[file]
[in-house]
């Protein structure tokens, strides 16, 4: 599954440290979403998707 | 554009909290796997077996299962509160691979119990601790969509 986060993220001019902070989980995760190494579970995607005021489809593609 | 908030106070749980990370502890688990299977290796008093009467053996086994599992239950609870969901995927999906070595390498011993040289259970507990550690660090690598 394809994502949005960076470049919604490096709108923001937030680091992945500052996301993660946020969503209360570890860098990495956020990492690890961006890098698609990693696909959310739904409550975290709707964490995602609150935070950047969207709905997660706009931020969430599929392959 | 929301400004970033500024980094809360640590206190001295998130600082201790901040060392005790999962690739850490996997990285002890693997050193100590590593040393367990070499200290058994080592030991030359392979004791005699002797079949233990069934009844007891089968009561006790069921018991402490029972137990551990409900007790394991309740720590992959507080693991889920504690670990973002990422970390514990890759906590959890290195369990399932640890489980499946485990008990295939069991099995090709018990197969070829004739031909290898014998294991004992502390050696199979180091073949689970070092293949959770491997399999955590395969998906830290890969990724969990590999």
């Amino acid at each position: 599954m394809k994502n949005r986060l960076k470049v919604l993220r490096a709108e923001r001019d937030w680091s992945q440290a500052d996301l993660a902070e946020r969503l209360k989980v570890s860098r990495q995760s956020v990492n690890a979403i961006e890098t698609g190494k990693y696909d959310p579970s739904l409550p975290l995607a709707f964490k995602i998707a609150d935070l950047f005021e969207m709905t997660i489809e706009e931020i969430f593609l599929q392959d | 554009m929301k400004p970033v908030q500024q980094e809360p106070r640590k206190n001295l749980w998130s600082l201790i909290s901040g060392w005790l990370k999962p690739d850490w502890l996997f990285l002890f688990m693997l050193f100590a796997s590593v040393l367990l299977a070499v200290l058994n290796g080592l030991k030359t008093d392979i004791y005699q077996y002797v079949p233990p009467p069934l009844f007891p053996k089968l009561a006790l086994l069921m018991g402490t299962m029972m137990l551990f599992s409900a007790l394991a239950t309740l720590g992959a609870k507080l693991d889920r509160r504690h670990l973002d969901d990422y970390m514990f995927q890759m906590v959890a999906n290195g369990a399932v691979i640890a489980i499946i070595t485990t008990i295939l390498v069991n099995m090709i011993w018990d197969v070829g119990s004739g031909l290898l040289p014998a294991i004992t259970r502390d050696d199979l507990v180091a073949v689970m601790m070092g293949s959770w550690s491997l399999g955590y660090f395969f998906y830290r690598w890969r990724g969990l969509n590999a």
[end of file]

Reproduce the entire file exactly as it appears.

[in-house]
């Protein structure tokens, strides 16, 4: 599954440290979403998707 | 554009909290796997077996299962509160691979119990601790969509 986060993220001019902070989980995760190494579970995607005021489809593609 | 908030106070749980990370502890688990299977290796008093009467053996086994599992239950609870969901995927999906070595390498011993040289259970507990550690660090690598 394809994502949005960076470049919604490096709108923001937030680091992945500052996301993660946020969503209360570890860098990495956020990492690890961006890098698609990693696909959310739904409550975290709707964490995602609150935070950047969207709905997660706009931020969430599929392959 | 929301400004970033500024980094809360640590206190001295998130600082201790901040060392005790999962690739850490996997990285002890693997050193100590590593040393367990070499200290058994080592030991030359392979004791005699002797079949233990069934009844007891089968009561006790069921018991402490029972137990551990409900007790394991309740720590992959507080693991889920504690670990973002990422970390514990890759906590959890290195369990399932640890489980499946485990008990295939069991099995090709018990197969070829004739031909290898014998294991004992502390050696199979180091073949689970070092293949959770491997399999955590395969998906830290890969990724969990590999």
């Amino acid at each position: 599954m394809k994502n949005r986060l960076k470049v919604l993220r490096a709108e923001r001019d937030w680091s992945q440290a500052d996301l993660a902070e946020r969503l209360k989980v570890s860098r990495q995760s956020v990492n690890a979403i961006e890098t698609g190494k990693y696909d959310p579970s739904l409550p975290l995607a709707f964490k995602i998707a609150d935070l950047f005021e969207m709905t997660i489809e706009e931020i969430f593609l599929q392959d | 554009m929301k400004p970033v908030q500024q980094e809360p106070r640590k206190n001295l749980w998130s600082l201790i909290s901040g060392w005790l990370k999962p690739d850490w502890l996997f990285l002890f688990m693997l050193f100590a796997s590593v040393l367990l299977a070499v200290l058994n290796g080592l030991k030359t008093d392979i004791y005699q077996y002797v079949p233990p009467p069934l009844f007891p053996k089968l009561a006790l086994l069921m018991g402490t299962m029972m137990l551990f599992s409900a007790l394991a239950t309740l720590g992959a609870k507080l693991d889920r509160r504690h670990l973002d969901d990422y970390m514990f995927q890759m906590v959890a999906n290195g369990a399932v691979i640890a489980i499946i070595t485990t008990i295939l390498v069991n099995m090709i011993w018990d197969v070829g119990s004739g031909l290898l040289p014998a294991i004992t259970r502390d050696d199979l507990v180091a073949v689970m601790m070092g293949s959770w550690s491997l399999g955590y660090f395969f998906y830290r690598w890969r990724g969990l969509n590999a």